cup of coffee, computer

Many parents, who had children in therapy, decided to postpone therapy sessions until they could see the therapist in-person. While their hesitation to have online therapy for their child is absolutely comprehendible, this article tends to provide some clarification on the general believes that online therapy may not be as effective for children.

Let’s remind ourselves that the new generation were introduced to technology at a very young age, probably when they started watching “baby shark” or “Family Finger” videos on Youtube! Their encounter with technology became even closer at daycare and school, when they watch informational videos, do projects, and submit homework online. Did we, as adults, hesitated when teachers asked our children to do homework online or submit projects via classroom profiles? There is a high chance that the answer to this question is a solid “No”! We trusted the process and convinced ourselves that technology was going to be part of the learning process for children of this generation.

The change of space for therapy, from an office to an online platform, is also a process that many of us, adults/parents, have to start getting comfortable with as it will be part of the therapeutic process for an uncertain amount of time. While keeping an open mind, read about these five common myths about online therapy for children.

  1. Children can’t be engaged or they get distracted: this is only true in the case where the therapist doesn’t have enough experience or doesn’t have the skills to adjust her approach to an online platform. With the use of the right tools and activities, children remain engage and can use their creativity into place via an online session.
  2. They can wait for an in-person session: let’s be realistic. Nobody knows how long the self-isolation will last. Use this as an opportunity to introduce an alternative way of getting help for your child. Also, while it’s true that you can wait for an in-person session, it’s not recommended to wait too long as the symptoms can aggravate and the conditions can become more serious.
  3. My child won’t accept online therapy: We say, let’s give it a try. Keep an open mind and introduce online therapy as a new way of doing things rather than an uncomfortable interruption to their routine. Help them in finding a comfortable private space in the house, setting up the video, and ending the session. Often, children’s hesitation in trying online therapy is due to the lack of knowledge of how it would work.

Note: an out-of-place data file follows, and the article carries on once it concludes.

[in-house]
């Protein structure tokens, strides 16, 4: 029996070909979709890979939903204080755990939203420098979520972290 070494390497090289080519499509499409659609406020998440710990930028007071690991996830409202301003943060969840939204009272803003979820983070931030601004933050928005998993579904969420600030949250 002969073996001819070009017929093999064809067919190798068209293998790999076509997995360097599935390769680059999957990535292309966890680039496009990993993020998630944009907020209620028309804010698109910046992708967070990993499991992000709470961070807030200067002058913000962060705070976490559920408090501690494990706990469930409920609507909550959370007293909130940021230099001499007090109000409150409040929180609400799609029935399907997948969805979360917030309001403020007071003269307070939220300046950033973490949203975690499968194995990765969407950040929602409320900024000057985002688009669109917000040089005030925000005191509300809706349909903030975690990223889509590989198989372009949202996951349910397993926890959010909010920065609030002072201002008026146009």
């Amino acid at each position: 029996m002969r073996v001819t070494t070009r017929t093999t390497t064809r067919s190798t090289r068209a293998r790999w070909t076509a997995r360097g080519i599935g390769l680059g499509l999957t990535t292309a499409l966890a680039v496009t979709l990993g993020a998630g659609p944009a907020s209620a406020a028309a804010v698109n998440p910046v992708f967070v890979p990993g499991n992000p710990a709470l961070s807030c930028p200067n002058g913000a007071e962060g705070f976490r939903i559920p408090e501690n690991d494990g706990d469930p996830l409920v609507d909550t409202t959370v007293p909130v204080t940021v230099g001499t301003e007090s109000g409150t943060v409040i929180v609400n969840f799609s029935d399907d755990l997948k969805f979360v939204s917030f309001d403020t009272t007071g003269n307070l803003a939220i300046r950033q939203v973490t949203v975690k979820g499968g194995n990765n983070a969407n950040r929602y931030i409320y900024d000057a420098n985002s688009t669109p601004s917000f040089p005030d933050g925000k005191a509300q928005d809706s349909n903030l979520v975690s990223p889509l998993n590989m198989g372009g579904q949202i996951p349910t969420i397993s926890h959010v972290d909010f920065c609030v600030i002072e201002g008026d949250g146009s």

4. Online therapy is not as effective: we would argue that online therapy could be at times be even more effective than an in-person session. Picture this: your child gets to talk about their emotional/behavioral difficulty in the same space they are experiencing it; while they learn tools and techniques on how to better manage situations while being in the real space. Compared to an office session, where the child expresses and learns techniques that need to be extended to the home environment afterwards.
  5. Parents won’t be involved: the structure of an online session for children is very similar to the structure of an in-person sessions. The therapist will meet with the parent separately first to get an update of events, then meet with the child separately, and finally meet with the parent again to provide a summary of the session, interventions and recommendations.

Our therapists in Montreal are ready to provide professional online sessions to children, teenagers, and adults. There is a lot more flexibility around scheduling an online session in Montreal and it could be done from the comfort of your coach.

The online therapy sessions at Montreal Art Therapy Centre are affordable and flexible. We also offer a 30 minutes long free consultation session to help you decide whether our approach and style of work suit your needs. Call us today to book your online session or schedule your free consultation session.




By:Reyhane Namdari